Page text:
The Lager Queen of Minnesota by J. Ryan Stradal - A family inheritance tears two sisters apart. Many years later, the two women have a second chance at repairing their bond. Witty and heartwarming, Stradal's novel is filled with compelling characters, Midwestern values, and perhaps best of all, beer-making secrets. 

A Long Petal of the Sea by Isabel Allende - During the 1930s Spanish Civil War, two political refugees emigrate to Chile on a ship chartered by the poet Pablo Neruda. Roser, a young pianist who is widowed and pregnant with her first child, reluctantly agrees to marry her late husband's brother because the union will improve their chances of survival as a couple. Allende's story of their evolving relationship captures the immigrant experience in a unique way as the couple struggle to embrace a new and unfamiliar culture. Also available as an eAudiobook, eBook, and a book on CD

Middlesex by Jeffery Eugenides - A irresistible story of Calliope Stephanides and three generations of the Greek-American Stephanides family who travel from a tiny village overlooking Mount Olympus to Asia Minor and finally, to Prohibition-era Detroit. An insightful novel that explores gender identity among other themes won the 2003 Pulitzer Prize for fiction. In production now, Middlesex is being adapted as a television series by Paramount Studios. Also available as an eBook and as a book on CD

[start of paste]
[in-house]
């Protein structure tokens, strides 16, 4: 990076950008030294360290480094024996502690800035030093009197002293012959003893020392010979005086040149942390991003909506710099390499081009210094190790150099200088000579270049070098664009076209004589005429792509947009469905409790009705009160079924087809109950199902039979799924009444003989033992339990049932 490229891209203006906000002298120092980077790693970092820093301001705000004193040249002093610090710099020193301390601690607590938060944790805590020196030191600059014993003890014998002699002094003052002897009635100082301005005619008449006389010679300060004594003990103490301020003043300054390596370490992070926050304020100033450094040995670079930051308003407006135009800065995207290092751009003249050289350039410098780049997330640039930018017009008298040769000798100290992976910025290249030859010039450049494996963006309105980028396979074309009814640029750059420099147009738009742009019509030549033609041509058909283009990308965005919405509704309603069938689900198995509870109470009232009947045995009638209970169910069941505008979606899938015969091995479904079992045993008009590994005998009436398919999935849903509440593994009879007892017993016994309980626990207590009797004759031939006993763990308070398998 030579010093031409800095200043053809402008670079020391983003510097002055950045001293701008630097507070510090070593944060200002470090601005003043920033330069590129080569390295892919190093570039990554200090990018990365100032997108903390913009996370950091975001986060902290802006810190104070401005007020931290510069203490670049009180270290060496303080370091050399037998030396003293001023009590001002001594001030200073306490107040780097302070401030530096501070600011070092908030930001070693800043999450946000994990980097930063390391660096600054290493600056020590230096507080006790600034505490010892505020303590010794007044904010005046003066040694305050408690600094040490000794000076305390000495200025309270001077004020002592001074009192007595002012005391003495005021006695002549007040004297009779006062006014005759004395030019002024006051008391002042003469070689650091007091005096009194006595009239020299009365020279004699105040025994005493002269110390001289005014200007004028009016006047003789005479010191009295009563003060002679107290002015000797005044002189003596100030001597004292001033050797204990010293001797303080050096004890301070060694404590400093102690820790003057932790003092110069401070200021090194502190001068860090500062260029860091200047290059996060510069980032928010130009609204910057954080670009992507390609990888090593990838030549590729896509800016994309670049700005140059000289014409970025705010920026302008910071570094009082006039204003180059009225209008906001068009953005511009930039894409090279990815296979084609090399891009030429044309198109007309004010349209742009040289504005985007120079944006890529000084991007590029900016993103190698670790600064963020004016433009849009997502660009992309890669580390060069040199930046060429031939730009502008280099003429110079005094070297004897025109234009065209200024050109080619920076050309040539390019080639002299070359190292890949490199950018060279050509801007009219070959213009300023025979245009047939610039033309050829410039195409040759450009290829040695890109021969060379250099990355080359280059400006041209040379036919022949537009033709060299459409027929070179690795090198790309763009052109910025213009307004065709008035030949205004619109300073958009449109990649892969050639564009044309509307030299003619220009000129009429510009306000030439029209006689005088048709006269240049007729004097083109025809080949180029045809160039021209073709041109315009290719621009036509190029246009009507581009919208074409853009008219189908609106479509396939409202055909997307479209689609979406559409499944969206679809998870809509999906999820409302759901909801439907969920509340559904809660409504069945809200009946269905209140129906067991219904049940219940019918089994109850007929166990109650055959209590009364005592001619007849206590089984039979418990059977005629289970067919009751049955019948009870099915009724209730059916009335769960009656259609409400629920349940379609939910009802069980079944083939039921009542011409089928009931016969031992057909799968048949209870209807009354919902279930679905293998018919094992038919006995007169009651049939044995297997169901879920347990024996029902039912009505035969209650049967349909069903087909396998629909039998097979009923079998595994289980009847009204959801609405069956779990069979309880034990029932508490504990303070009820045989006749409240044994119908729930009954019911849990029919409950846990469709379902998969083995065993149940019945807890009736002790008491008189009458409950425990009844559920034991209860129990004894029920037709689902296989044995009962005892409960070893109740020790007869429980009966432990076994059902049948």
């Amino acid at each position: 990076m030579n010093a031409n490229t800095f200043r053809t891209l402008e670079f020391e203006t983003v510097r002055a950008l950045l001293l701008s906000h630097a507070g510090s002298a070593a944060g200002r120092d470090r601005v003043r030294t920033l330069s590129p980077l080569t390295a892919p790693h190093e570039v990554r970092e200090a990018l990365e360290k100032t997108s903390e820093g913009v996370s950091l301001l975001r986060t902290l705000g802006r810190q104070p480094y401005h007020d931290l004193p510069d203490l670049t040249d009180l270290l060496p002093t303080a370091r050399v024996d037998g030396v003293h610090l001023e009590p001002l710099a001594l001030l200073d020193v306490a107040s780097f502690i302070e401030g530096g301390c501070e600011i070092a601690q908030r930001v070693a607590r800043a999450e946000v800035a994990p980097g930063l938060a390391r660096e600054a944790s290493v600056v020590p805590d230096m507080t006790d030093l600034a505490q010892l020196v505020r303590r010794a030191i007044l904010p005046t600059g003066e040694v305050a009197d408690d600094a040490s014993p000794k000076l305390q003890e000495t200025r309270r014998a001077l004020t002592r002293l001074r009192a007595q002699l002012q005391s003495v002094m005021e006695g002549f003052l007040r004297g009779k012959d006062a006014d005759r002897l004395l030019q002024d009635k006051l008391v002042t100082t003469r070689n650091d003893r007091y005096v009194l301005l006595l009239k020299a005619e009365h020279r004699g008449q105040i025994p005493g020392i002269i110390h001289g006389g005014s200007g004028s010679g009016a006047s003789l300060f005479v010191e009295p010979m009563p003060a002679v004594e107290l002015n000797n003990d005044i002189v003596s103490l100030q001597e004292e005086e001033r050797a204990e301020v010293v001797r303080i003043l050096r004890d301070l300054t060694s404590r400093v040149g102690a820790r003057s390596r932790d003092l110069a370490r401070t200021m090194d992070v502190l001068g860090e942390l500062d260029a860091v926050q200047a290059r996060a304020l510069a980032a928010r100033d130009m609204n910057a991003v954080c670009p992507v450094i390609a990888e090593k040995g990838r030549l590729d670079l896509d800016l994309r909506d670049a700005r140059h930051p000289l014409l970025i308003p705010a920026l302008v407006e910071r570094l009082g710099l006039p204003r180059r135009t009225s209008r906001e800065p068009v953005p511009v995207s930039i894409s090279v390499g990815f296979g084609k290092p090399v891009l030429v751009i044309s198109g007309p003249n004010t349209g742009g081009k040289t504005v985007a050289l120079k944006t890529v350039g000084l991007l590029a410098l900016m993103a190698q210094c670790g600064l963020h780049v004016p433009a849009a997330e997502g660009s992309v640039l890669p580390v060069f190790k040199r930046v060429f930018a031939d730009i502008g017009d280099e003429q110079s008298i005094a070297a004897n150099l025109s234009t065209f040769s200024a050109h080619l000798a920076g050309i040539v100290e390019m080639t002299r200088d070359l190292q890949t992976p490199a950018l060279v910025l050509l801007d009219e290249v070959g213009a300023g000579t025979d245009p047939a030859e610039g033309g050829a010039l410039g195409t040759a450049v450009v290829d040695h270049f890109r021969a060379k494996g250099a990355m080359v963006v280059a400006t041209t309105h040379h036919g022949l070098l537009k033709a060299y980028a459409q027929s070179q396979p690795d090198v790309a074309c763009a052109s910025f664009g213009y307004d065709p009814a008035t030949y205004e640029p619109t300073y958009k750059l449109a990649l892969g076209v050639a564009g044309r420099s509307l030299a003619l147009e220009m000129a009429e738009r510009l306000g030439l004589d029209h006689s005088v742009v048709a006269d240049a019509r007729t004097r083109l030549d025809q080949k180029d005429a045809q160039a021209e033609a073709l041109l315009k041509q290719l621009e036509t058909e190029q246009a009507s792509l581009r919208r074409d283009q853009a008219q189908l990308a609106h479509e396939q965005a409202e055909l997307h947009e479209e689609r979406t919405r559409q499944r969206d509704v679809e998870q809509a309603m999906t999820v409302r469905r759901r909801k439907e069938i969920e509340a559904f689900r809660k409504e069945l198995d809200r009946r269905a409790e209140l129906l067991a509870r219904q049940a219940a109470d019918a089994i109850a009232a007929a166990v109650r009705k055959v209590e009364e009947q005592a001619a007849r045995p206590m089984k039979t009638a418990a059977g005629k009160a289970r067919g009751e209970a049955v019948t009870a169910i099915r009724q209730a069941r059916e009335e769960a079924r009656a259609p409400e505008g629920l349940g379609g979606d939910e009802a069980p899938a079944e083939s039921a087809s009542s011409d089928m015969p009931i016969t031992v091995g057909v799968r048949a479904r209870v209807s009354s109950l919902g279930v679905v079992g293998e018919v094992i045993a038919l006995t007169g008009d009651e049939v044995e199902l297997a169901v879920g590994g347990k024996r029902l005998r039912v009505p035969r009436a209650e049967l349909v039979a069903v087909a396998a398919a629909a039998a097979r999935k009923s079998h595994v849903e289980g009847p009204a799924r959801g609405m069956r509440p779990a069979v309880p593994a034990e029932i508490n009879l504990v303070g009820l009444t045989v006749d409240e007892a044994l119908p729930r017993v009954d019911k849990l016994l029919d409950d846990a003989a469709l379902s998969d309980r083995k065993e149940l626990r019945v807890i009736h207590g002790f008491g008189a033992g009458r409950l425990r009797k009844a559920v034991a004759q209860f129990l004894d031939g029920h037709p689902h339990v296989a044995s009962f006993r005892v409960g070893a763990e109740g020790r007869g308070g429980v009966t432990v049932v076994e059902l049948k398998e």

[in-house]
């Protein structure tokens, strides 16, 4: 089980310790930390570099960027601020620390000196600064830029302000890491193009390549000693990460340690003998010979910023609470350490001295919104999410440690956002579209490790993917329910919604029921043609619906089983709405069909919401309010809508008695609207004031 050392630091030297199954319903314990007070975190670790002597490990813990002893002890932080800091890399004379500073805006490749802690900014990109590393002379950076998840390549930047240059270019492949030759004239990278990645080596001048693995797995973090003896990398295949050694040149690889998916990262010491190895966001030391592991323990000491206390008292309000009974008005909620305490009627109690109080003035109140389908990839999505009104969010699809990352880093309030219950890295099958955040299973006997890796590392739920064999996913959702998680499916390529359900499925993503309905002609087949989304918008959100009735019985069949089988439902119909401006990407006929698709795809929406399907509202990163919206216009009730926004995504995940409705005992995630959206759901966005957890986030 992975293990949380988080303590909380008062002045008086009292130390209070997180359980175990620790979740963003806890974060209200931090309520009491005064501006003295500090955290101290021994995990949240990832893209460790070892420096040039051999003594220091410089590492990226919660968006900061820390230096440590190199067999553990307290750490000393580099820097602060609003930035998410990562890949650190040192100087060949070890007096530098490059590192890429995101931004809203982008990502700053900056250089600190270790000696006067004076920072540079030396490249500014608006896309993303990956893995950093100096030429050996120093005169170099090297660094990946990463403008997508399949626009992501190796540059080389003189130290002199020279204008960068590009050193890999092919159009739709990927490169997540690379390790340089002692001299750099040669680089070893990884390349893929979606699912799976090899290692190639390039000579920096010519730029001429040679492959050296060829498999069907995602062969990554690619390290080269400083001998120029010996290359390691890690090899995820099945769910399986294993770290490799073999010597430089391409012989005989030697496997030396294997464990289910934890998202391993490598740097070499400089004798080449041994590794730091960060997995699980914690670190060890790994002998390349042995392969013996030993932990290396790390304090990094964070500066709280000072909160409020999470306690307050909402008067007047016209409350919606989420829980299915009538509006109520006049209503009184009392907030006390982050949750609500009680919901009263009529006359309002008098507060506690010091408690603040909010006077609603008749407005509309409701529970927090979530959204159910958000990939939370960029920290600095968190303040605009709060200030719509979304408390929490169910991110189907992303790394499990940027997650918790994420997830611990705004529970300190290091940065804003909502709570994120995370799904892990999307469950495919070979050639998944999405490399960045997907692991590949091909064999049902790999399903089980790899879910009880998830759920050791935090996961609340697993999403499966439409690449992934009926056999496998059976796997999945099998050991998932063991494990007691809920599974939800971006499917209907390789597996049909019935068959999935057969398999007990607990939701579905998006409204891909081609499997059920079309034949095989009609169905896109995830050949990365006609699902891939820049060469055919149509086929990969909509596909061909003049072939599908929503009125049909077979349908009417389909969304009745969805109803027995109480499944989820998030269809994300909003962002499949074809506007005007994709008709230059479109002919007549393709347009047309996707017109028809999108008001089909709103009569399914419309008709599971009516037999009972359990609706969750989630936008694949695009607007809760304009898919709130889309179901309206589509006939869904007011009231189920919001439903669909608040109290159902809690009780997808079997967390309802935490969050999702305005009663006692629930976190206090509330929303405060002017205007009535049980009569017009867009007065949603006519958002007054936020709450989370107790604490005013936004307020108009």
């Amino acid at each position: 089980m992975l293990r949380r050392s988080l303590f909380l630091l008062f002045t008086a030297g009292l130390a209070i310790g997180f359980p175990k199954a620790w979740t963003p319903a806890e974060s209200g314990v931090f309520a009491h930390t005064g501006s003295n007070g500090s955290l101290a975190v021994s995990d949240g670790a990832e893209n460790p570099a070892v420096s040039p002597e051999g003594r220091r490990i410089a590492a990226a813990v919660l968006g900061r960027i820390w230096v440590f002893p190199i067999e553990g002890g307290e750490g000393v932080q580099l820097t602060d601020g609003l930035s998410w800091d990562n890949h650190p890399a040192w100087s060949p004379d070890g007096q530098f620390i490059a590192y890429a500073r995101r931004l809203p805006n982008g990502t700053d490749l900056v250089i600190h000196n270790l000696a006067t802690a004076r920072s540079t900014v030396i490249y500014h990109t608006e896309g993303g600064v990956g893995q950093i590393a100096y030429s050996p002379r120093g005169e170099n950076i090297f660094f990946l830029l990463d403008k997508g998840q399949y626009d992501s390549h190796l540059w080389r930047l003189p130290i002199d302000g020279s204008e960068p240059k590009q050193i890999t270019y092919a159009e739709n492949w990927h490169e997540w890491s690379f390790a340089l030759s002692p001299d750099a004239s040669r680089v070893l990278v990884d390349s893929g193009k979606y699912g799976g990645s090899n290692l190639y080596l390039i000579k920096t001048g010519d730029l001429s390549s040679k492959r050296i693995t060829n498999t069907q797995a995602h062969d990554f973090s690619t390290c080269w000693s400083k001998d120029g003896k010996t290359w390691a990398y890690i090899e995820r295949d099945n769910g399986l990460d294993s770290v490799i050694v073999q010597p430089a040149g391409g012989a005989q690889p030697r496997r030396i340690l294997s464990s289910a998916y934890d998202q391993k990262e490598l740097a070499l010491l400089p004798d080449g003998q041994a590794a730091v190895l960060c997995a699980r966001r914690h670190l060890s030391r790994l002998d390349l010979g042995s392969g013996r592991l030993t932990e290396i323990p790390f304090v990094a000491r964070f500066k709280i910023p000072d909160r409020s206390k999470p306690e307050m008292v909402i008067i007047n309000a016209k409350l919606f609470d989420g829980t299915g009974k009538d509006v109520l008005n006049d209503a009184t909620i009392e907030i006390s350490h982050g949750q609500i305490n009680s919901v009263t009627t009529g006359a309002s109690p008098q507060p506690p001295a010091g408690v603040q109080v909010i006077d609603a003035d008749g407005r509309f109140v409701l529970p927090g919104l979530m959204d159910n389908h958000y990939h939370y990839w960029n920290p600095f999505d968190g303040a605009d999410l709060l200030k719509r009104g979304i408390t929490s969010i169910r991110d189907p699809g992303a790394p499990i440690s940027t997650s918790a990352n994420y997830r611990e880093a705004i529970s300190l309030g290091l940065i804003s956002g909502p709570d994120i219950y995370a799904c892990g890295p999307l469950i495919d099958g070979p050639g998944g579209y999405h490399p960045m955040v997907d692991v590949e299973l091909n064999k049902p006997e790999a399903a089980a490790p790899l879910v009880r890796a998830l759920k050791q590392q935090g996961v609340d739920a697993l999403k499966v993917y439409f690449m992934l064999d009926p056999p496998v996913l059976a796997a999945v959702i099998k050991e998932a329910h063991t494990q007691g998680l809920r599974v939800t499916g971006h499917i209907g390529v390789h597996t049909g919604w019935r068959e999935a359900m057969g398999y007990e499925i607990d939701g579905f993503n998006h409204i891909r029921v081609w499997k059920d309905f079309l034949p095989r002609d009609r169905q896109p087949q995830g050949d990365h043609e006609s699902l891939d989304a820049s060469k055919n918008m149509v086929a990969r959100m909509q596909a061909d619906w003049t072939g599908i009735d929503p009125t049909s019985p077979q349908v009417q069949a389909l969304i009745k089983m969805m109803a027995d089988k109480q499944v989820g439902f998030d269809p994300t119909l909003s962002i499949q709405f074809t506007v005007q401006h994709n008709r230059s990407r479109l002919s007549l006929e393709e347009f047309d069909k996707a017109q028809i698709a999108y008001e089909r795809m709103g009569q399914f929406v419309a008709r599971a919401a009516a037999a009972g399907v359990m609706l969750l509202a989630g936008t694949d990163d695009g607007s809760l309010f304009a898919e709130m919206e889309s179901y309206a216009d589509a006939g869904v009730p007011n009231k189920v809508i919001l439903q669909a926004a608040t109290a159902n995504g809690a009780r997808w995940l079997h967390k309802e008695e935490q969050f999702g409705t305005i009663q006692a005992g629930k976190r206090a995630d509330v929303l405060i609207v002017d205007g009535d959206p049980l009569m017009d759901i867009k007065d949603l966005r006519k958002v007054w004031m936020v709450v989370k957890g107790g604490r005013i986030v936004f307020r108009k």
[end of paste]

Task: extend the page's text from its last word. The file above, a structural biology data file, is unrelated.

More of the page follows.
Next Year in Havana by Chanel Cleeton - After the death of her beloved grandmother, Marisol Ferrera travels to Cuba to scatter her ashes. Set against Cuba's perilous political climate, Marisol discovers her family's roots and gains valuable insight into her grandmother's past. 

One Hundred Years of Solitude by Gabriel Garcia Marquez - This 1967 landmark novel by Colombian author Garcia Marquez tells the multi-generational story of the Buendia family, whose patriarch founded the fictitious town of Macondo, a small South American town. A rich, thematic work, Macondo's evolution is mirrored in the Buendia family legacy. 

Pachinko by Min Jin Lee - In the early 1900s Sunja, the prized daughter of a poor but proud Korean family has an unplanned pregnancy that threatens to shame them all. Deserted by her lover, Sunja is saved by a young minister who offers to marry and bring her to Japan. A National Book Award Finalist for 2017, this sweeping saga of an exceptional family in exile from its homeland is told with wisdom and truth. Also available in Large Print

Passing by Nella Larsen - First published in 1929, the title of Larsen's novel about two light-skinned African American women who try to pass for white to escape racism refers to the term "passing," when a person classified as one racial group is accepted or "passes" as a member of another. Set in 1920s Harlem, shortly before the start of The Vanishing Half, Larsen's book shows a different moment in history with a similar story on race, class, and community. Passing would be a great pick to read either before or after The Vanishing Half. Passing is also available as an eBook. 

The Sea Gate by Jane Johnson - After her mother's death, Becky begins the sad task of clearing out her empty flat. In the unopened letters piling up on the doormat, Becky finds a letter from her mother's elderly cousin begging for help to save Chynalls, her beloved Cornwall home. But when Becky arrives in Cornwall, she finds much more than a crumbling old house. As she sets to work restoring the old home, she begins to piece together her family's role in World War II. An atmospheric novel told in dual time periods.

Posted on Mar. 22, 2021 by Celeste Steward